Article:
Looking at the big picture, the latest GOES 17 satellite image shows a rather compact but dynamic low moving through southern California (LA/San Diego) today. This system dropped over 1 inch of rain over much of that area today. This system will rapidly move east into Arizona and weaken this evening ahead of a much larger storm system beginning to develop in the eastern Pacific at this time. The latest upper air analysis continues to show a rather amplified and split flow type pattern over the Pacific and much of western North America. The high over the west will break down and allow the next Pacific storm to continue to push toward the west coast.
As we look ahead to the forecast, what could be some of the colder and strongest storms of the season, there is high confidence that we will see significant rain in the valleys changing to snow and heavy snow in the Sierra this weekend into early next week. The latest operational GFS is in good agreement with most other models in developing a very deep 979mb surface low off the central California coast by early Saturday morning. This low will gradually move east-southeast through the weekend bringing our first round of heavy rains in the valleys and mountain snow. Snow levels will start out around 7,000 feet, then rapidly low to around 5,000 feet by Saturday morning. There will be little break in the precipitation Saturday afternoon into early Sunday, with snow being almost continuous in the Sierra, albeit light during this time.
Another decent surface low begins to develop just off the Oregon coast by Sunday into Monday to bring another round of heavy snow in the Sierra and possible moderate to heavy snow in the valleys of western Nevada. With a decent amount of cold air already in place, snow levels will start out near the valley floors ahead of the cold front. This is typically a classic setup for heavy snows into western Nevada. There is a good potential for decent accumulations especially in the valleys adjacent to the Carson Range by Tuesday morning.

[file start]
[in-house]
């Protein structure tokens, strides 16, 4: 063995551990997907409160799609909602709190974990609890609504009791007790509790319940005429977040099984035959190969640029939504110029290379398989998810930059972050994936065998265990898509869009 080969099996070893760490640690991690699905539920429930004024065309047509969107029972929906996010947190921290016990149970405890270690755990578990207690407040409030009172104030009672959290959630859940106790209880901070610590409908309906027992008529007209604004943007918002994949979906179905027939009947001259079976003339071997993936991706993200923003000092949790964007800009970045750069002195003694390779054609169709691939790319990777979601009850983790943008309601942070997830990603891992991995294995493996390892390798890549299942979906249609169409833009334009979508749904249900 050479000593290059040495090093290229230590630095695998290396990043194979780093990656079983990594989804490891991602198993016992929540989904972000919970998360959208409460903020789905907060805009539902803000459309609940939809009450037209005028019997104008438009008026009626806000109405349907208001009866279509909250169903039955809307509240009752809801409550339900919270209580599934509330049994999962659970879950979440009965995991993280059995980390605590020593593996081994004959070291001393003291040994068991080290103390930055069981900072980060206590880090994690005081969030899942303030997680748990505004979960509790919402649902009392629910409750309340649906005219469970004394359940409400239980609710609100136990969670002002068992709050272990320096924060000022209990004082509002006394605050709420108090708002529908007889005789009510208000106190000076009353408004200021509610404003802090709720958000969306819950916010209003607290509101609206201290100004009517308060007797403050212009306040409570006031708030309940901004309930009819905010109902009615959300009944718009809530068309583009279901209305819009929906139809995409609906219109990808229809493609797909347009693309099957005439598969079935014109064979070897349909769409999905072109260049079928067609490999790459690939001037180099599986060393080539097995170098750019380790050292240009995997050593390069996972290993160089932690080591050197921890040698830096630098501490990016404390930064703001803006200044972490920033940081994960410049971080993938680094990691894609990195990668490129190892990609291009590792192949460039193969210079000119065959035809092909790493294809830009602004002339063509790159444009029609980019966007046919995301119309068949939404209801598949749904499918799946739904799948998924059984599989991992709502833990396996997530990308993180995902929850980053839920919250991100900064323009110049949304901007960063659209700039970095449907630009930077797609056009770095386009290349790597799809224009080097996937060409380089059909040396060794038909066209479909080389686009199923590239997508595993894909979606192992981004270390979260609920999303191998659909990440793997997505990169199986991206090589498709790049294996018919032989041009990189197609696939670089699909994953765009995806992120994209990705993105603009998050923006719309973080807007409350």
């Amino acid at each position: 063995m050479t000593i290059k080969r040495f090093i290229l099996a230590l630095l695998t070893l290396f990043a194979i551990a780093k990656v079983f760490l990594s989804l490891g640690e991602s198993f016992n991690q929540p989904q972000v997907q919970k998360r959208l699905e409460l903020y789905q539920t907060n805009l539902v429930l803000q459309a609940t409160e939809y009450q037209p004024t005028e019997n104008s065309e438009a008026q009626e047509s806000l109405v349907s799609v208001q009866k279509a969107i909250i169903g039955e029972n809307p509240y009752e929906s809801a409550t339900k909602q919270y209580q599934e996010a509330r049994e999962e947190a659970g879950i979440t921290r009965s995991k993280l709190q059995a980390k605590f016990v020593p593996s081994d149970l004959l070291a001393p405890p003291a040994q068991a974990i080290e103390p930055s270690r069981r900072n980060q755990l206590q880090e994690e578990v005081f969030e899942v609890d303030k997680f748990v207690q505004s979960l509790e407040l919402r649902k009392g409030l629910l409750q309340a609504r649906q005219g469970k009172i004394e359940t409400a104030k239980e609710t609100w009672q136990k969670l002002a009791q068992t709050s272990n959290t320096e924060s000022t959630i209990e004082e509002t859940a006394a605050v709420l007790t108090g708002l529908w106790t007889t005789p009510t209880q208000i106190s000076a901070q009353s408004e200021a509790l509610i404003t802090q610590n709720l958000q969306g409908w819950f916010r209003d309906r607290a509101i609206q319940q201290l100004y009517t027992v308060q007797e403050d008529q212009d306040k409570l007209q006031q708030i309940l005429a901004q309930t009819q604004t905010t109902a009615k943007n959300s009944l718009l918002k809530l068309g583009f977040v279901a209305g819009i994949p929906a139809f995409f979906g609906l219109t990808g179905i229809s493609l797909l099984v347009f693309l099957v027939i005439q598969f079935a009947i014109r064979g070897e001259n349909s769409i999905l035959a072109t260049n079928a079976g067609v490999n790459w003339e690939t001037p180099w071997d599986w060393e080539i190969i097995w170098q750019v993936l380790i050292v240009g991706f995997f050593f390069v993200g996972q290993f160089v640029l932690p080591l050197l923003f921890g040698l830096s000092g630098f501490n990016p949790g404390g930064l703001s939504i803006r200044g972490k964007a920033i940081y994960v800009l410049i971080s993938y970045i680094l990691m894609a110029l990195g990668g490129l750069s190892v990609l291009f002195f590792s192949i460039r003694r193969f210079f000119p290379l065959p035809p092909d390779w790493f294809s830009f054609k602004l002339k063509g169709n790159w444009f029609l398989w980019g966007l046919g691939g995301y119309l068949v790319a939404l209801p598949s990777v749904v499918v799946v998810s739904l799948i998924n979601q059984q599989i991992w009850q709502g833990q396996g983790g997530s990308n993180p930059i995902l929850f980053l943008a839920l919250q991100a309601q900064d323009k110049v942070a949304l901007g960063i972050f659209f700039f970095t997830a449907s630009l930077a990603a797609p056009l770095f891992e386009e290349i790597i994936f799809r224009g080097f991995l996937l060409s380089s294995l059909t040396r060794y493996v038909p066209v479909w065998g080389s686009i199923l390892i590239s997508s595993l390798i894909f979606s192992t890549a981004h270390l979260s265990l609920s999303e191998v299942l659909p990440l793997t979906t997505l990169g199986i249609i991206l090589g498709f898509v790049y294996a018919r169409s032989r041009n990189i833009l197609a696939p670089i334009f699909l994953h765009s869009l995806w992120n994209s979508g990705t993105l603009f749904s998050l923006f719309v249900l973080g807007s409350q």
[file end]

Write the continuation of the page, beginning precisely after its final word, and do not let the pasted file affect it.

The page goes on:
Looking at the latest precipitation amounts currently being forecasted by the operational models, WPC (blend of models), GFS and ECWMF all showing similar amounts of liquid precipitation. To break it down, the Sierra especially along the crest will likely see amounts of 5-7 inches. The eastern Sierra and Carson Range will see amounts in the 2-4-inch range and the valleys of western Nevada will generally see amounts in the 1-2-inch range (highest near the foothills) over the next 5-6 days. These will translate to 3-6+ feet of snow in the Sierra, 2-4 feet in the eastern Sierra and Carson Range and several inches or more depending on elevation in the western Nevada valleys. After the snow ends by Tuesday, some of the coldest air so far this season will settle in for a few days with highs generally in the upper 20s to low 30s in the valleys and much colder in the upper elevations.
Looking further out, we will see a dry period in the 6-10-day outlook, possibly followed by another round of active weather by the 3rd and 4th week of February. Overall, it’s looking like an above average month for precipitation, which will be good news for the water supply situation. As always there is a lot of uncertainty this far out.